Now, I did this comparison out of idle curiosity, and I was not expecting the MacBook to come out ahead. If you strip off the antivirus and the camera, the ThinkPad still costs $100 more.
Blows my mind.
Horrid experiences with Metropolitan Moving
Jeannette has posted an account of her experiences with Metropolitan Moving back in the summer. They were not good.
In case anyone needs a mover.
Three years ago, I wanted to get out of the house on a Saturday. I was living with my parents at the time, to free up more of my capital for the company I was running. I was basically living for work; my only real hobby was going to coffee shops and programming. (Some things never change.)
I'd heard mention of a new coffee shop in Cave Creek, but hadn't been there. It was owned by the father of another Foothills Academy alum. I decided to give it a shot — Cave Creek is a lot closer to my folks' house than Scottsdale or Phoenix, so it was a quick drive.
The coffee shop turned out to be nice, and I holed up in the corner with my laptop (a 75mhz Pentium I'd assembled from parts). I was beginning to think about programming language design, and had just spent several weeks deeply immersed in Ruby. Ruby had charmed me with its simplicity and consistency, but occasionally did things that came out of nowhere and bit me in the ass.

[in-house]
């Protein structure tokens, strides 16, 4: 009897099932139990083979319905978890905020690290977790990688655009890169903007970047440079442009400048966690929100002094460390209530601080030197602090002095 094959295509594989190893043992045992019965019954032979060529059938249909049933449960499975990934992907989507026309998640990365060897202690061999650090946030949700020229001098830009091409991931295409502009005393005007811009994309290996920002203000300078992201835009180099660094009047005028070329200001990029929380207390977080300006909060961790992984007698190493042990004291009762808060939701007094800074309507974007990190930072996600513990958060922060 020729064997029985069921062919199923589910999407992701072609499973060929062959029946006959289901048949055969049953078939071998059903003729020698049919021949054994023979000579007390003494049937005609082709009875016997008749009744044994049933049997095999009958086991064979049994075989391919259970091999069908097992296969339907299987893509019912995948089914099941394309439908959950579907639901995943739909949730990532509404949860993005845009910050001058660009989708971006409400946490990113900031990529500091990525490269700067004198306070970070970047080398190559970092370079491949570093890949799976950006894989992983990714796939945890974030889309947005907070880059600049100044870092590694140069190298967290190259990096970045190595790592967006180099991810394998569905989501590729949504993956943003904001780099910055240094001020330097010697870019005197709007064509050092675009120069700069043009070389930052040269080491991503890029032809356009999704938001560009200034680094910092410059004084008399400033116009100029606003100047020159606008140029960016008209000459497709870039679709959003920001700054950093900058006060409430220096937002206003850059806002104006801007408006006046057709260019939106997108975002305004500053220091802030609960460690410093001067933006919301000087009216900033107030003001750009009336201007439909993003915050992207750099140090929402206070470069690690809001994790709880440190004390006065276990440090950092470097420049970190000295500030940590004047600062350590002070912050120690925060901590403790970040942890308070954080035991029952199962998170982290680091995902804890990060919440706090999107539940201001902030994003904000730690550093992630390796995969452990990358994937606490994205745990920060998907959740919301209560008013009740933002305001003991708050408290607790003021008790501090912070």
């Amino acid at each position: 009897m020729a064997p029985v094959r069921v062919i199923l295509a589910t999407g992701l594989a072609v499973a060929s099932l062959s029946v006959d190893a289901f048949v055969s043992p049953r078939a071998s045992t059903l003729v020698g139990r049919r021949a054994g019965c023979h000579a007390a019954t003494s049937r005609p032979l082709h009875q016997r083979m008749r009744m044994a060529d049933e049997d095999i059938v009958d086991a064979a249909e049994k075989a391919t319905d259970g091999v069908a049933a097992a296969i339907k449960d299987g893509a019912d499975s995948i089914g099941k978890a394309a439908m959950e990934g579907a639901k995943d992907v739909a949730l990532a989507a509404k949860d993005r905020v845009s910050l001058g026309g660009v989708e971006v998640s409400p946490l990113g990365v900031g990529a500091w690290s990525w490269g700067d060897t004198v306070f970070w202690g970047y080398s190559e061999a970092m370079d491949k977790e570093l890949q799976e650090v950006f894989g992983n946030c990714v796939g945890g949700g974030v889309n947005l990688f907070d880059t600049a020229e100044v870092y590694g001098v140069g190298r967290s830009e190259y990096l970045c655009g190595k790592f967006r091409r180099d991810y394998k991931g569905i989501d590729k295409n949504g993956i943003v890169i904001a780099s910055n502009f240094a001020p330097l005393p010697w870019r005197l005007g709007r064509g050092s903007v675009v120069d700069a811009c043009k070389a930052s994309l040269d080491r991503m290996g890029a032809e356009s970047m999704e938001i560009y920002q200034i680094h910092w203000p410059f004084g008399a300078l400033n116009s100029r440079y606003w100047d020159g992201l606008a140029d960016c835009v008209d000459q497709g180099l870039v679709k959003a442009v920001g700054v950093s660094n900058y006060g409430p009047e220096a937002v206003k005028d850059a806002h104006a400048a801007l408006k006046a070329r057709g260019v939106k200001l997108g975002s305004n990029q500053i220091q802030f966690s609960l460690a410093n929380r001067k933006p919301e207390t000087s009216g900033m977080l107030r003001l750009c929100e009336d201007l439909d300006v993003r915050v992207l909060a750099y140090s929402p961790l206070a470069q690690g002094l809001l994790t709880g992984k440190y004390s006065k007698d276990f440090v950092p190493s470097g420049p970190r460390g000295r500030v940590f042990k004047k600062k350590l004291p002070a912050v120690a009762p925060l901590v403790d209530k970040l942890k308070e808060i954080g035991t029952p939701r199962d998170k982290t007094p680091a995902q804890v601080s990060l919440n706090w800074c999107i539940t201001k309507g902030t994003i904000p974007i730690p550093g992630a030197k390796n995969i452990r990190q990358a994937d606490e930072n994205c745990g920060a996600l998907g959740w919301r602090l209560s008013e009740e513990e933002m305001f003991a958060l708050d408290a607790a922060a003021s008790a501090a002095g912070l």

After setting up my confuser, I made a lap through the coffee shop, scoping the place. In the back room I found a bookshelf, laden with random books — probably collected from garage sales — and fell into orbit around it. Most of the books were uninteresting; a lot of mystery novels, Tom Clancy stuff, and pet care books. One, in particular, jumped out at me.
"Digitalk," its spine said, "Smalltalk for the IBM PC."
I giggled. I'd heard of Smalltalk — I remembered it from an old 1983 issue of Byte I'd found in my father's garage. This book seemed wildly out of place at a coffee shop. It followed me back to my table.
I launched into the book, and it took no more than a few pages for the epiphany to hit. This was a Language, in the style of LISP — this was something with an Idea behind it, something with a Philosophy. This was the language that had given birth to modern programming — I knew that before I opened the book — but I hadn't realized how much of its vision had been lost along the way.
Ruby quickly began looking a bit dull. It was clearly an attempt to shoehorn the ideas of Smalltalk into a language derived from Perl, and boy, did it show. Ruby was the shadow cast on the wall of Plato's cave; Smalltalk wasn't even the source of the shadow: it was the source of the light.
So, here I am three years later, at that same coffee shop. The book is gone, appropriately enough, but my conversion is more or less complete. In these three years I've grown personally, gotten a much better job, and moved to California; in that same time, I've viewed programming through the lens of Smalltalk, and worked out ways to apply its ideas to modern programming. Mongoose, my pet language, is the result — and it's what I'm working on here at the shop.